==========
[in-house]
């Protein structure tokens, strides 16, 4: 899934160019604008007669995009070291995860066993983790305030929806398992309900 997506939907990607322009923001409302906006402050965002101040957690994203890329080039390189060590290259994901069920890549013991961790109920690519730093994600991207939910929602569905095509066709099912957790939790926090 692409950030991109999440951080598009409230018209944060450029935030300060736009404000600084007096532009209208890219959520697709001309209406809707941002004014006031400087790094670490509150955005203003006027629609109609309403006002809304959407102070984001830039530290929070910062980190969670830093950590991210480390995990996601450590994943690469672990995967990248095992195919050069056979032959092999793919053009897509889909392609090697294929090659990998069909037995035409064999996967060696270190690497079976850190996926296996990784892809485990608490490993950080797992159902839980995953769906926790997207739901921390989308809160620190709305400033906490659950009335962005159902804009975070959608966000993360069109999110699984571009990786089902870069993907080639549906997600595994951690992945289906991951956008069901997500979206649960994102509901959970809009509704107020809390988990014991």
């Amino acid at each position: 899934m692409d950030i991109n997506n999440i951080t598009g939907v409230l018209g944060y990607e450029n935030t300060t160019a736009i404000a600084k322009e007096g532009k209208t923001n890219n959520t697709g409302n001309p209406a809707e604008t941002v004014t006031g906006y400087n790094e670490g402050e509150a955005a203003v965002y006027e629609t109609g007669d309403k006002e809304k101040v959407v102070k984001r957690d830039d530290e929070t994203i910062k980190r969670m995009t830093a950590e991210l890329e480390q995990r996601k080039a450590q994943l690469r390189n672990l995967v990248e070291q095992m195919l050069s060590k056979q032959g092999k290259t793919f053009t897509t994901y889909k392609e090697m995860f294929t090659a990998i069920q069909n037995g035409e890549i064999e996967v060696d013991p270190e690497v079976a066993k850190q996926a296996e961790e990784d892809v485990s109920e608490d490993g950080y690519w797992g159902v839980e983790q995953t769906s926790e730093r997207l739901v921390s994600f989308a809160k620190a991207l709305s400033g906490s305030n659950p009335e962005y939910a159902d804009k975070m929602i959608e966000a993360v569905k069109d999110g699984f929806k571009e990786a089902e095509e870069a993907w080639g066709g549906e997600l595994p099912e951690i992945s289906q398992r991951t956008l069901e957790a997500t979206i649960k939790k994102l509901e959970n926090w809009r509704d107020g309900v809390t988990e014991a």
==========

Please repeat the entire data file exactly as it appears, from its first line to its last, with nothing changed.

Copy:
[in-house]
């Protein structure tokens, strides 16, 4: 899934160019604008007669995009070291995860066993983790305030929806398992309900 997506939907990607322009923001409302906006402050965002101040957690994203890329080039390189060590290259994901069920890549013991961790109920690519730093994600991207939910929602569905095509066709099912957790939790926090 692409950030991109999440951080598009409230018209944060450029935030300060736009404000600084007096532009209208890219959520697709001309209406809707941002004014006031400087790094670490509150955005203003006027629609109609309403006002809304959407102070984001830039530290929070910062980190969670830093950590991210480390995990996601450590994943690469672990995967990248095992195919050069056979032959092999793919053009897509889909392609090697294929090659990998069909037995035409064999996967060696270190690497079976850190996926296996990784892809485990608490490993950080797992159902839980995953769906926790997207739901921390989308809160620190709305400033906490659950009335962005159902804009975070959608966000993360069109999110699984571009990786089902870069993907080639549906997600595994951690992945289906991951956008069901997500979206649960994102509901959970809009509704107020809390988990014991």
């Amino acid at each position: 899934m692409d950030i991109n997506n999440i951080t598009g939907v409230l018209g944060y990607e450029n935030t300060t160019a736009i404000a600084k322009e007096g532009k209208t923001n890219n959520t697709g409302n001309p209406a809707e604008t941002v004014t006031g906006y400087n790094e670490g402050e509150a955005a203003v965002y006027e629609t109609g007669d309403k006002e809304k101040v959407v102070k984001r957690d830039d530290e929070t994203i910062k980190r969670m995009t830093a950590e991210l890329e480390q995990r996601k080039a450590q994943l690469r390189n672990l995967v990248e070291q095992m195919l050069s060590k056979q032959g092999k290259t793919f053009t897509t994901y889909k392609e090697m995860f294929t090659a990998i069920q069909n037995g035409e890549i064999e996967v060696d013991p270190e690497v079976a066993k850190q996926a296996e961790e990784d892809v485990s109920e608490d490993g950080y690519w797992g159902v839980e983790q995953t769906s926790e730093r997207l739901v921390s994600f989308a809160k620190a991207l709305s400033g906490s305030n659950p009335e962005y939910a159902d804009k975070m929602i959608e966000a993360v569905k069109d999110g699984f929806k571009e990786a089902e095509e870069a993907w080639g066709g549906e997600l595994p099912e951690i992945s289906q398992r991951t956008l069901e957790a997500t979206i649960k939790k994102l509901e959970n926090w809009r509704d107020g309900v809390t988990e014991a």